Lil Wayne has been working towards finally releasing Tha Carter V, but, as many know, he's been facing a number of challenges along the way. While fans wait on his 11th studio album, Wayne released his book Gone 'Til November earlier this week, a collection of his prison journal written during his time behind bars.
In support of his literary venture, Weezy recently spoke with New York Times to discuss Gone 'Til November, his recent features, his view on activism, and where Carter V is at. Take a look at some of the interview's highlights below.
On Carter V:
[In reference to his book's introduction, which says it's something for fans to have from him "while they continue to be ever so amazing and patient"] Plain and simple, because they’re not getting anything from me, unfortunately. They’re not getting a damn thing from Wayne other than a tweet here or there.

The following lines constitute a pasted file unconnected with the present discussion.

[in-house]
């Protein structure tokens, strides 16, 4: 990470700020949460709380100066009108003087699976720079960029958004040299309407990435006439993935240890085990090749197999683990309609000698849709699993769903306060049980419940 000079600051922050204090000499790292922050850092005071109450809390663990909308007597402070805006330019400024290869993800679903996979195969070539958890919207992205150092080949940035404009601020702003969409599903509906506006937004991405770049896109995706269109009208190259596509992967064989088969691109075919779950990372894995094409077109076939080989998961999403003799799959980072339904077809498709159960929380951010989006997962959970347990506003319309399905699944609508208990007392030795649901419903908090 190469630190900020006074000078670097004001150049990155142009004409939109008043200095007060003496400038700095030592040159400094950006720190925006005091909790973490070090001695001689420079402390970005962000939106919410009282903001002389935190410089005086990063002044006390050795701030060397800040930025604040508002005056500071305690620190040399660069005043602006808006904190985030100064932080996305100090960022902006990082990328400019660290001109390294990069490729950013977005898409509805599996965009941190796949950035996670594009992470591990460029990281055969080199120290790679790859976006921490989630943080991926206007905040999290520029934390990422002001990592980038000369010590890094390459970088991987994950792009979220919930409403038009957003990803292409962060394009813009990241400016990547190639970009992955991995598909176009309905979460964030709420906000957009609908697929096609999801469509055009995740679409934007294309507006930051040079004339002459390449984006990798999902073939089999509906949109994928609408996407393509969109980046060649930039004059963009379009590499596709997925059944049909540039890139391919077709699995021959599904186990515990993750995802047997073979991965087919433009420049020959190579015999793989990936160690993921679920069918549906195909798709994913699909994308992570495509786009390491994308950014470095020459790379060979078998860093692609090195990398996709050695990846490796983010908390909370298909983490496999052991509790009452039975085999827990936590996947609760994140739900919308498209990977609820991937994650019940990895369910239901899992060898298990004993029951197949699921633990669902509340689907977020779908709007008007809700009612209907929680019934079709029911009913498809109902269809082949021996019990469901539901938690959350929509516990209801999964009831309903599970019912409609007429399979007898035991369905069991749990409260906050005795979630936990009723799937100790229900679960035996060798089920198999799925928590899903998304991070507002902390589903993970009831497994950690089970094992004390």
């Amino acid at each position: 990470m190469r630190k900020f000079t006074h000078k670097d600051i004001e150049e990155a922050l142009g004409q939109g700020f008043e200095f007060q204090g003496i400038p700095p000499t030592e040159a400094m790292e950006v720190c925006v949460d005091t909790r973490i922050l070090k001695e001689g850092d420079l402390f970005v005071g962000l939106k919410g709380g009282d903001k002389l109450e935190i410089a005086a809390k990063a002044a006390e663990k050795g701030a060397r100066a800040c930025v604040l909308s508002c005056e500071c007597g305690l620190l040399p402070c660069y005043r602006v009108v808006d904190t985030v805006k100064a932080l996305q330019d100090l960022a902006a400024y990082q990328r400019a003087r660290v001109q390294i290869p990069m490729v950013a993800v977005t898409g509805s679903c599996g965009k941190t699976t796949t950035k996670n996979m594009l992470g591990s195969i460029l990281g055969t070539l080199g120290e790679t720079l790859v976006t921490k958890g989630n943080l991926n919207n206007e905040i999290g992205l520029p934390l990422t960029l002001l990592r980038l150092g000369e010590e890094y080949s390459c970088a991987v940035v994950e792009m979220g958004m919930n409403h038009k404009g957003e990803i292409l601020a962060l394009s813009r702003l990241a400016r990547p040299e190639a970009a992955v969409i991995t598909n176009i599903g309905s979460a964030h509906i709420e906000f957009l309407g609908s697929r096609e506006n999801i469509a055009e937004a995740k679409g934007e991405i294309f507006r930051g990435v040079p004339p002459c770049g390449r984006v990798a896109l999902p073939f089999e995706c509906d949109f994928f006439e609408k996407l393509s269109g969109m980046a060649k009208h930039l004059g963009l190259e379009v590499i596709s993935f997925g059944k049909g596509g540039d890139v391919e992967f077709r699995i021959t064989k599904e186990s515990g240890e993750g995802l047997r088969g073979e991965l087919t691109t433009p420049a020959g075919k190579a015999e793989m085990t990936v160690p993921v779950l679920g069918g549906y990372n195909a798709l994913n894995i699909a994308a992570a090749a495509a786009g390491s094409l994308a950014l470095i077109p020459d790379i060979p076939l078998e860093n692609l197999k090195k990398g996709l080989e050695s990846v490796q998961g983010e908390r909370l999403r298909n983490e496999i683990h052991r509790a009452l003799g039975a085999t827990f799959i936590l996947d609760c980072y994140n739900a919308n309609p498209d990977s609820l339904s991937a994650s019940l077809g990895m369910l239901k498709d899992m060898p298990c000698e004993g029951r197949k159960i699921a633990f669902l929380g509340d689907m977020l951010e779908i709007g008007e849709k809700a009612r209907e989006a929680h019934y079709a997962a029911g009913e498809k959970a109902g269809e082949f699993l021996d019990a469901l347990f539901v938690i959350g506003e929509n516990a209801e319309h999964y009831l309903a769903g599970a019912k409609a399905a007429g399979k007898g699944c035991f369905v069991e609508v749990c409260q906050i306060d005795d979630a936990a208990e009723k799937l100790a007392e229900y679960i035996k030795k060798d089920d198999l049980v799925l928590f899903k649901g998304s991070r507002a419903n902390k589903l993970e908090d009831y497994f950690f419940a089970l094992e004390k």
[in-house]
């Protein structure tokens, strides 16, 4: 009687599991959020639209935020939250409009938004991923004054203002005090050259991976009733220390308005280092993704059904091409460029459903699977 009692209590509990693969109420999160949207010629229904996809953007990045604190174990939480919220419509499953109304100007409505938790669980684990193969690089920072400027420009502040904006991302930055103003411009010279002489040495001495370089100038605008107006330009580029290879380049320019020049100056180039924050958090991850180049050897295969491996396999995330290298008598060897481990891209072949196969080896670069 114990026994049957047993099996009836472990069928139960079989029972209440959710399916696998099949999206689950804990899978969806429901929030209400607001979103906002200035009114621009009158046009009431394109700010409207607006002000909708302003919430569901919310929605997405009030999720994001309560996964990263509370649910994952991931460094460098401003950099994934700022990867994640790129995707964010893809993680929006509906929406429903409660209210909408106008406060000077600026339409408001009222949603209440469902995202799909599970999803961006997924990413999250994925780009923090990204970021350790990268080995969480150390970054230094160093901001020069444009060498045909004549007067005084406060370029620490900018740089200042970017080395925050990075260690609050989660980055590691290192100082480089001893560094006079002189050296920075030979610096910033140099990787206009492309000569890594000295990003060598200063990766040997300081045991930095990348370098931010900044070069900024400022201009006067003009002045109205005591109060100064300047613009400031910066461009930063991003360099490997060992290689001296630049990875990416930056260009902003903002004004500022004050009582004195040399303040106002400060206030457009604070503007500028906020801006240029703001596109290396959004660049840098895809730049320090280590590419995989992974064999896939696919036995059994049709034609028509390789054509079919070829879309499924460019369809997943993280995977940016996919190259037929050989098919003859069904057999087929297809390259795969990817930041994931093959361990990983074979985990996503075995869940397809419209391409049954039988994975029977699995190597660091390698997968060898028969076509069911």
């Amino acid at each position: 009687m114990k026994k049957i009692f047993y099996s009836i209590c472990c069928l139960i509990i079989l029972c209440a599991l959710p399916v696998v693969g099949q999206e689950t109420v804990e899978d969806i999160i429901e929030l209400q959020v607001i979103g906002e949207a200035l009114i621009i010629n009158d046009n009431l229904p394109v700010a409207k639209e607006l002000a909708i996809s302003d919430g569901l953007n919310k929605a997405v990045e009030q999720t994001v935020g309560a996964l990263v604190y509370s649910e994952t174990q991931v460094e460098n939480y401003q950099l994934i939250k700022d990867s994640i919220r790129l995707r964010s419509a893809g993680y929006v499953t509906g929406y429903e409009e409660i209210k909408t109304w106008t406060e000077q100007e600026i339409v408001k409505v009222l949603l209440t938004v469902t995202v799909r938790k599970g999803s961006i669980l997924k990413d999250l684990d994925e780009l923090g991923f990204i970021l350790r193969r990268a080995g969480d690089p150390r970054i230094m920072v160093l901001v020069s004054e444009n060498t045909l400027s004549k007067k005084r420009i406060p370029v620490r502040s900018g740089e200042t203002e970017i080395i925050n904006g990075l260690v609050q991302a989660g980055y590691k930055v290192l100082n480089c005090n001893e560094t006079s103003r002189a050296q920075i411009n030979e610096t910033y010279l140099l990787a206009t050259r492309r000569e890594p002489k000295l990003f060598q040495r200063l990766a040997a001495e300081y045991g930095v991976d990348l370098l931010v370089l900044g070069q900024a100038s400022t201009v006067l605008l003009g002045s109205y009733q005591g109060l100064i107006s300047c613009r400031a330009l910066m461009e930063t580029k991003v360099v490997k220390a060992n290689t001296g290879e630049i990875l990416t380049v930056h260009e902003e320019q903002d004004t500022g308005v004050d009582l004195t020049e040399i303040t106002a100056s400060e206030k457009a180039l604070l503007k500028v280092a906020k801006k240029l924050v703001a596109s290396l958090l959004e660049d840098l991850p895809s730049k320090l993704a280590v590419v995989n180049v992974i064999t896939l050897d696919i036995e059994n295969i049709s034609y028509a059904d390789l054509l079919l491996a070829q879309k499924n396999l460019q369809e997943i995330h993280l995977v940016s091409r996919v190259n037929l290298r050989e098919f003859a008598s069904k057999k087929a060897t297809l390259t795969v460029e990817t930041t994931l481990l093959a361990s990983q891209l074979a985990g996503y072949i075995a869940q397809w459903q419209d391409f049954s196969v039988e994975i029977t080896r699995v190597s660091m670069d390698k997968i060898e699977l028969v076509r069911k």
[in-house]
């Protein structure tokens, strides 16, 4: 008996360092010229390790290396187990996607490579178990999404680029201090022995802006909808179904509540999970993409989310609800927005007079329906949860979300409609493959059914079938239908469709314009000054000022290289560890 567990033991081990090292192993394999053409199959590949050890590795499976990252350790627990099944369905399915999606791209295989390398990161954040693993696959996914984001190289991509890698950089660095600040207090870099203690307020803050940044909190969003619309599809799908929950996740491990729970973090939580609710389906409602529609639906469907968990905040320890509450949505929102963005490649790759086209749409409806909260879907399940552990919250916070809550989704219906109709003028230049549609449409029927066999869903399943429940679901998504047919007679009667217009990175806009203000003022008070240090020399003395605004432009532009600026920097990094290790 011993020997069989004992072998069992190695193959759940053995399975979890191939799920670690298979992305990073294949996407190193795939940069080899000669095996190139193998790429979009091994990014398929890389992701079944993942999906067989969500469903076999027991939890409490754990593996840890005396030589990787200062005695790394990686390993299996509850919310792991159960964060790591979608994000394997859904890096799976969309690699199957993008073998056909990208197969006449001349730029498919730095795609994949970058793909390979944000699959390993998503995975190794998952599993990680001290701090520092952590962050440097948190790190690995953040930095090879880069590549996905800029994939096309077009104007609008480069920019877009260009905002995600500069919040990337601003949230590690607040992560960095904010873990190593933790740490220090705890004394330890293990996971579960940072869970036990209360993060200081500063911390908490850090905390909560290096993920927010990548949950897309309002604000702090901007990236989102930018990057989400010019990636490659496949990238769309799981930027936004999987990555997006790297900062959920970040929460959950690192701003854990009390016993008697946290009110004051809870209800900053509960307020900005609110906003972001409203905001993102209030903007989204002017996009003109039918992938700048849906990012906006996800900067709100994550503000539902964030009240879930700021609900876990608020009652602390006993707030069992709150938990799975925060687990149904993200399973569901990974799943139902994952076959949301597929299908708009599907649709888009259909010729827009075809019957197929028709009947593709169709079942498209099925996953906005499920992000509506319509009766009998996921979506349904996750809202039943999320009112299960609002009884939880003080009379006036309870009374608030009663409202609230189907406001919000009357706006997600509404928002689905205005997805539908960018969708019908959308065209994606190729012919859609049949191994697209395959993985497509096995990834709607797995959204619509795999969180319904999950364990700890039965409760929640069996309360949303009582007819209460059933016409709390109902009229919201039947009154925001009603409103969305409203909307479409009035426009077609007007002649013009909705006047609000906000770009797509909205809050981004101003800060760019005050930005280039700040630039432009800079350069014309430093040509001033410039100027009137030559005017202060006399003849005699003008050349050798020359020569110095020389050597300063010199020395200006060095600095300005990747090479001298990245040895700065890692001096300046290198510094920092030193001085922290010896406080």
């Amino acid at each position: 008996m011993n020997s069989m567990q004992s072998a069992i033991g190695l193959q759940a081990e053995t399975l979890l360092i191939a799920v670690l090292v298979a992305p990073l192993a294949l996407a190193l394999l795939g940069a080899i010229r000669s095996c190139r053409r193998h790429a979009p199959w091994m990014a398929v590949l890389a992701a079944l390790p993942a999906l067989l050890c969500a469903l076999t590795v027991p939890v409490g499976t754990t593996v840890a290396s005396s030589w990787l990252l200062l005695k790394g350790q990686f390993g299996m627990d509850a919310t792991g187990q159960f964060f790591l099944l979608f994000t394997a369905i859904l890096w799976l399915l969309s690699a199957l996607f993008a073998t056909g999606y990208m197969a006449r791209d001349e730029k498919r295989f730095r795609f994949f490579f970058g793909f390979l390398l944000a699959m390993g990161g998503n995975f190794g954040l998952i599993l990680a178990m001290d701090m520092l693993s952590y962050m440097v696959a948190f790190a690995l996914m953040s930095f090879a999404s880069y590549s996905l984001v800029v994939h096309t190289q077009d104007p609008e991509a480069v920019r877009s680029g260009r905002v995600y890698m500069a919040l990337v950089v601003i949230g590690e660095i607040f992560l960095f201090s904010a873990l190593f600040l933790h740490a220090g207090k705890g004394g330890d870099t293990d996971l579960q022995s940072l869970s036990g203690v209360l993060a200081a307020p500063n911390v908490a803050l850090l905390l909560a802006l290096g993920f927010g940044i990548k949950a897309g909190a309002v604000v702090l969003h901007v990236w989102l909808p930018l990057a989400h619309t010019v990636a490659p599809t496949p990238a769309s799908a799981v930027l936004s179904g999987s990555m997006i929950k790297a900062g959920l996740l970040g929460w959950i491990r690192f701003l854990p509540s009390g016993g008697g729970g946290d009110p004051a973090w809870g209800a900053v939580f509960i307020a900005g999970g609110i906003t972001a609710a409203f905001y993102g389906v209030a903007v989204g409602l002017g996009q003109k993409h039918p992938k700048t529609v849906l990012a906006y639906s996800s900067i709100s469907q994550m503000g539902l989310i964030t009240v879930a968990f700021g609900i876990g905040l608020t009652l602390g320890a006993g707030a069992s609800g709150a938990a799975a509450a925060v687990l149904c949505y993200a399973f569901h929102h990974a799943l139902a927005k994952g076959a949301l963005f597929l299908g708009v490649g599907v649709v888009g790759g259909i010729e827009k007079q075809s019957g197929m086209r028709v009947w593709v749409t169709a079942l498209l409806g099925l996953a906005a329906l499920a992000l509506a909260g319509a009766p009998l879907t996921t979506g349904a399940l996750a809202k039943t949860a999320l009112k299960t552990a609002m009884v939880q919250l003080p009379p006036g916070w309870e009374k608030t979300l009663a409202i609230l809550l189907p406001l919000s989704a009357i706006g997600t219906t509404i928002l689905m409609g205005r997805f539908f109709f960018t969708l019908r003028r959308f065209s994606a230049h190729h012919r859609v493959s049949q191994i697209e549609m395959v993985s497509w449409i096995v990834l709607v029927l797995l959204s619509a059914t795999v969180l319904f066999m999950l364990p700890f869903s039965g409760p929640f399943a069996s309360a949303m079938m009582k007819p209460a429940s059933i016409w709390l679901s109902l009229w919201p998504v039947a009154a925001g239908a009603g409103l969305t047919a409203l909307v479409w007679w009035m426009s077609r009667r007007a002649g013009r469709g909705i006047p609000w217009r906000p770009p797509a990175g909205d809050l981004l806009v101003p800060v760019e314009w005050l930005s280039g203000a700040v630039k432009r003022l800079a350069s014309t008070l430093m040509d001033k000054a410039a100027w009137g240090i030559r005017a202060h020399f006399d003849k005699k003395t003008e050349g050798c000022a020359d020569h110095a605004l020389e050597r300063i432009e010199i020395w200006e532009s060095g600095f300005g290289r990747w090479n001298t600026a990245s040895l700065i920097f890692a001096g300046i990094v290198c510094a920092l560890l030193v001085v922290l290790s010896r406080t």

It’s done, sitting and wrapped as is. I just listened to it for the first time in months the other day. I had forgotten every single word on it, because I work every day. I popped it in, and I was like, it’s still so much better than everything I’ve ever heard. Not what’s going on right now — everything I’ve ever heard.
On how new school rappers Lil Yachty, Lil Uzi Vert, 21 Savage, and Kodak Black affect him:
I swear to God I didn’t know you were saying people’s names just now [...] I just do my own thing.
On the support he received after announcing his retirement:
[When] I saw people giving a damn about what I’m going through, that made me think and obviously uplifted me. Sometimes what you’re going through takes you far away from what the reality is [...] I never have bad days; I have bad moments.
Read the NYT feature in full here.
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